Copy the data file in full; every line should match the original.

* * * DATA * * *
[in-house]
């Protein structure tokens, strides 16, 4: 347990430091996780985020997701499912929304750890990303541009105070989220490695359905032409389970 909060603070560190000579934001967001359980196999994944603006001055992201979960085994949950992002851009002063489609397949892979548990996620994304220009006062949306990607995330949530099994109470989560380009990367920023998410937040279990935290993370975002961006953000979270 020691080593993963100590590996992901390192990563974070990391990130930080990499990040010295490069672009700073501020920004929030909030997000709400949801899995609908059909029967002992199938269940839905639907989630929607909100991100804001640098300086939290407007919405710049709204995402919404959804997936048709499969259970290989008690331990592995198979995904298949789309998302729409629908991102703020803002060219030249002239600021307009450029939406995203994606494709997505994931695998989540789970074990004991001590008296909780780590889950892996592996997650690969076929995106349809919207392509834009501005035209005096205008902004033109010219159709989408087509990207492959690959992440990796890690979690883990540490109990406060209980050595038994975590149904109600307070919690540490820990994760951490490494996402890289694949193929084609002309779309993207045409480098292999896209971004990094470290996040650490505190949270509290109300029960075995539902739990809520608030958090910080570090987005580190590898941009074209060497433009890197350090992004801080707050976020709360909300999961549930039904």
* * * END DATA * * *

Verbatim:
[in-house]
């Protein structure tokens, strides 16, 4: 347990430091996780985020997701499912929304750890990303541009105070989220490695359905032409389970 909060603070560190000579934001967001359980196999994944603006001055992201979960085994949950992002851009002063489609397949892979548990996620994304220009006062949306990607995330949530099994109470989560380009990367920023998410937040279990935290993370975002961006953000979270 020691080593993963100590590996992901390192990563974070990391990130930080990499990040010295490069672009700073501020920004929030909030997000709400949801899995609908059909029967002992199938269940839905639907989630929607909100991100804001640098300086939290407007919405710049709204995402919404959804997936048709499969259970290989008690331990592995198979995904298949789309998302729409629908991102703020803002060219030249002239600021307009450029939406995203994606494709997505994931695998989540789970074990004991001590008296909780780590889950892996592996997650690969076929995106349809919207392509834009501005035209005096205008902004033109010219159709989408087509990207492959690959992440990796890690979690883990540490109990406060209980050595038994975590149904109600307070919690540490820990994760951490490494996402890289694949193929084609002309779309993207045409480098292999896209971004990094470290996040650490505190949270509290109300029960075995539902739990809520608030958090910080570090987005580190590898941009074209060497433009890197350090992004801080707050976020709360909300999961549930039904």